Source Data

The input dataset(s) can be uploaded from the local filesystem or from a connected external source. See Uploading a Dataset for more information about uploading source data to Tamr.

AWS Cloud Resources for Tamr

  1. Tamr VM - The Tamr application is deployed on a single EC2 instance. A number of internal microservices and external service dependencies, such as ZooKeeper, PostgreSQL client, Grafana, Kibana, and Prometheus, run on the instance as well.
  2. Firewall - AWS Network Firewall is used to control access (internal access via a VPC network or a secure public access over HTTPS) and specify ports for each type of connection that must be kept open. See Network Firewall Prerequisites.
    Note: None of Tamr's deployed resources are required to be configured for public access for normal operation. It is recommended that these resources should not be made available for public access.
  3. Data Processing
  • Spark on YARN - To run Spark jobs, Tamr uses Amazon EMR which is a managed cluster platform that simplifies running big data frameworks.
  • Internal Database HBase - Tamr launches an HBase cluster using Amazon EMR. HBase works by sharing its filesystem and serving as a direct input and output to the EMR framework and execution engine. Customer data may be stored here, including sensitive data.
  1. Storage
    Amazon S3 - Amazon S3 is used as a shared filesystem between Tamr and Spark to store data like HBase StoreFiles (HFiles) and table metadata, .jar files, Spark logs, etc.
  2. Data Services
  • Metadata - Tamr uses Amazon RDS to host a PostgreSQL database instance that stores Tamr application metadata.
  • Search - Tamr uses Amazon Elasticsearch to host a cluster that is used as a search engine and powers the Tamr UI. Customer data may be stored here, including sensitive data.
  1. Monitoring
    Metrics - Amazon CloudWatch can be enabled on launched AWS resources to monitor both real-time and historical metrics and gain perspective on how services in the Tamr stack are performing. See also Logging in Cloud Platform Deployments.

How is the Deployment Orchestrated?

To orchestrate Tamr’s cloud-native deployment on AWS, Tamr uses the following approaches.

Terraform to deploy hardware

Terraform by Hashicorp is an infrastructure as code tool to manage infrastructure. Hashicorp maintains an AWS provider that allows management of AWS resources using Terraform.

Tamr maintains a set of Terraform modules for deploying the AWS infrastructure needed by Tamr, including a module that creates a configuration file for the Tamr software.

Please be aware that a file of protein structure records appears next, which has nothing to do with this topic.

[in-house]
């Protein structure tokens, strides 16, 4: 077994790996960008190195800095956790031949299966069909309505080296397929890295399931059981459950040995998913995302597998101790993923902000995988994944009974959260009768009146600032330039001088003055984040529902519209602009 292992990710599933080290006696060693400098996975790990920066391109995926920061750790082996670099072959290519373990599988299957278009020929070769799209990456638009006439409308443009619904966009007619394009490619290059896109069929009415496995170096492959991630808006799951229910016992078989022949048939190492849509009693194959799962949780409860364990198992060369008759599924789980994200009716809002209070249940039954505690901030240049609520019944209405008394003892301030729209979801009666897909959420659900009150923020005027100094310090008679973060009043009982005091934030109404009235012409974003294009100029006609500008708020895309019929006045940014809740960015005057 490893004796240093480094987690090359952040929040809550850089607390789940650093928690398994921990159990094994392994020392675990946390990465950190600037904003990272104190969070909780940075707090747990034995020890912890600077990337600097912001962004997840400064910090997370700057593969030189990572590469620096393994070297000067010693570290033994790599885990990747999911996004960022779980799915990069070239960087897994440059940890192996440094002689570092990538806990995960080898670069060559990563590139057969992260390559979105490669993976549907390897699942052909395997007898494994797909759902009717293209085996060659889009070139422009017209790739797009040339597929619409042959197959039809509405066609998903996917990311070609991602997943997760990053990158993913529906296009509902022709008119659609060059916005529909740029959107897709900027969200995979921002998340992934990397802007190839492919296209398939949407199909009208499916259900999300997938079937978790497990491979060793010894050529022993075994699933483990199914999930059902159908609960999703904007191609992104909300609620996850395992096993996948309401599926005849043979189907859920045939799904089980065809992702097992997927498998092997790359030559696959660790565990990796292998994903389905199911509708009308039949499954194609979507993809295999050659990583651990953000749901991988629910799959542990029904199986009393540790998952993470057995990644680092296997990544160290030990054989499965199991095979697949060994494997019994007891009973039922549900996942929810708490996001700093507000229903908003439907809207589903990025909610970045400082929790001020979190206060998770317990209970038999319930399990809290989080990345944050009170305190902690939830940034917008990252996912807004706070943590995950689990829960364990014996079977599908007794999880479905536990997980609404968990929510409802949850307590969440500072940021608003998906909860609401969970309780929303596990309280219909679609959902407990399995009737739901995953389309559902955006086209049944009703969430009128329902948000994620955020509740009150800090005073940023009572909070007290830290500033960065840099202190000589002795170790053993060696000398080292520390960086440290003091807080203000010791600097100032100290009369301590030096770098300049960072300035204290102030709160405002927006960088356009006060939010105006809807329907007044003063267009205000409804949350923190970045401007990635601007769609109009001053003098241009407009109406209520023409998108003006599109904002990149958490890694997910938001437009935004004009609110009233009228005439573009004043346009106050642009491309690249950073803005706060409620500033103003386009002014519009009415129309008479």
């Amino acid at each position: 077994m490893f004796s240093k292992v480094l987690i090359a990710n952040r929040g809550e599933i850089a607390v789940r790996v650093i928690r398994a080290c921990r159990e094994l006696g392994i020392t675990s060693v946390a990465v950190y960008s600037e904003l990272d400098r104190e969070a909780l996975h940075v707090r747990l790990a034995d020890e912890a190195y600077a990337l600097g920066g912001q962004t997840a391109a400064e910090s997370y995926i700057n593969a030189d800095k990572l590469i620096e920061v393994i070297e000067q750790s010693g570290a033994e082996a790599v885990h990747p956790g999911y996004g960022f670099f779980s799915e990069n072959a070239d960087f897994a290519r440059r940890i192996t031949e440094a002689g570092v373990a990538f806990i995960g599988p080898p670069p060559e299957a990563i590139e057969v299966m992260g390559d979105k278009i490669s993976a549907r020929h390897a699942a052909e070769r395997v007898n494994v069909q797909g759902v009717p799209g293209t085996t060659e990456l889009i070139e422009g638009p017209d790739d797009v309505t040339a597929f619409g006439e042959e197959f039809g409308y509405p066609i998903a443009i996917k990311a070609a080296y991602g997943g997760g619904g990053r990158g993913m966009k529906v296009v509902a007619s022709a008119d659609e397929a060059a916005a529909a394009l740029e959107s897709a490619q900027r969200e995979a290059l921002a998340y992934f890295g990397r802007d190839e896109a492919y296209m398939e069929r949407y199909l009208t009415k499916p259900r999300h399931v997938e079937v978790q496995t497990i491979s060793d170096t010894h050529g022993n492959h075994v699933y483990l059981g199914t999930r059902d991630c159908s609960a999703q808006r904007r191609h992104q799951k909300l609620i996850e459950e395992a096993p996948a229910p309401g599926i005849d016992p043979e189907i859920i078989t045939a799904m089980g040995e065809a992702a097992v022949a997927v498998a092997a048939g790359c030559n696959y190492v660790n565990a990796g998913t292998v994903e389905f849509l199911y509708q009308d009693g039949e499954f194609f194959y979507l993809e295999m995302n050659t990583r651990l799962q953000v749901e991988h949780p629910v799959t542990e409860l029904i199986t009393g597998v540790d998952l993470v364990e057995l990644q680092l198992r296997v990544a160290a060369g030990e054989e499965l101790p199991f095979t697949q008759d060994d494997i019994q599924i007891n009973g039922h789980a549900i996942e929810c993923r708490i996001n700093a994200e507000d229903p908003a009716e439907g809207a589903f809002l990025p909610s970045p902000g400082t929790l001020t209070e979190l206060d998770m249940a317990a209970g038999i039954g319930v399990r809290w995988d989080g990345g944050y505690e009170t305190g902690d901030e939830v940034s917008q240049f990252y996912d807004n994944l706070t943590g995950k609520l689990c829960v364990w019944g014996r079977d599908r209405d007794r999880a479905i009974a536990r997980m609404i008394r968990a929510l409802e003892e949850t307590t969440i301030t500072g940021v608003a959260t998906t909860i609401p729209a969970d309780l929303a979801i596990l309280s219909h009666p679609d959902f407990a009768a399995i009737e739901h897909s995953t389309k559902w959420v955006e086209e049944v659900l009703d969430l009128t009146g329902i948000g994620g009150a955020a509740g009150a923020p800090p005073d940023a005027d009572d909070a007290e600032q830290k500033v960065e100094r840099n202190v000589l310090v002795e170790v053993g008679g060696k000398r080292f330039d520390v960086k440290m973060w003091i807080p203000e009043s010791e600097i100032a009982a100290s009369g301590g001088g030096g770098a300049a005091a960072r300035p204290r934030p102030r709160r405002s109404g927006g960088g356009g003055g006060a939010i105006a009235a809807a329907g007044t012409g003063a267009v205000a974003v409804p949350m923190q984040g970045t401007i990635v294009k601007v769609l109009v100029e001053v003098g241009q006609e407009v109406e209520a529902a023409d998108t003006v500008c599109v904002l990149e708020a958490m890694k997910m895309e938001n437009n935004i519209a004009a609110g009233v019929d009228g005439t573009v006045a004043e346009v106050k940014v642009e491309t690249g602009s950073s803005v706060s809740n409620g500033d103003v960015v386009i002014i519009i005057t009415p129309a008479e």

Manual installation of Tamr software

To start the Tamr application, copy the Tamr software and generated Tamr configuration file to the Tamr EC2 instance and run startup scripts bundled in the Tamr software package. The directions for installing Tamr are detailed in Installation Process.

Tamr Terraform Modules Reference

Tamr maintains Terraform modules to provision and manage the infrastructure for a cloud-native environment in AWS.

Each module provides suggested patterns of use in the /examples directory in addition to a minimal in-line example specified in each module’s README file. Additionally, the README file also provides an overview of what the module will provision as well as the module’s input and output values.

The following Terraform modules in GitHub are used to deploy an AWS cloud-native Tamr environment.

Module

Description

AWS Networking

Deploys network reference architecture, following security best practices.

Tamr VM

Provisions Amazon EC2 instance for Tamr VM

EMR (HBase, Spark)

Deploys either (1) a static HBase and/or Spark cluster on Amazon EMR or (2) supporting infrastructure for an ephemeral Spark cluster

Elasticsearch

Deploys an Elasticsearch cluster on Amazon Elasticsearch Service

RDS Postgres Database

Deploys a DB instance running PostgreSQL on Amazon RDS

S3

Deploys S3 buckets and bucket access policies

Tamr Configuration

Populates Tamr configuration variables with values needed to set up Tamr software on an EC2 instance

Deployment Prerequisites

Terraform Prerequisites

Tamr maintains a set of Terraform modules that declare the AWS resources needed for a Tamr deployment. To apply Tamr’s AWS modules, verify that the following prerequisites are met.

Install the Terraform binary

Tamr’s AWS modules currently support Terraform v0.13 and the AWS Provider plugin package v3.36.0 or greater. The AWS Provider is frequently upgraded. For information on new releases, see the Releases page for terraform-provider-aws.

Configure Terraform’s AWS provider with proper credentials

Before using the Tamr Terraform modules, you must ensure that the IAM user or role with which Terraform commands are executed has the appropriate permissions. You also must configure the AWS provider with the necessary credentials. See Terraform IAM Principal Permissions for AWS for detailed policies that provide with necessary permissions and credentials.

Note: Learn more about AWS provider permissions in the Terraform documentation.

Networking Prerequisites

Tamr’s AWS deployment modules make the assumption that resources will be deployed into an existing VPC setup. See Tamr AWS Network Reference Architecture for network architecture requirements and details.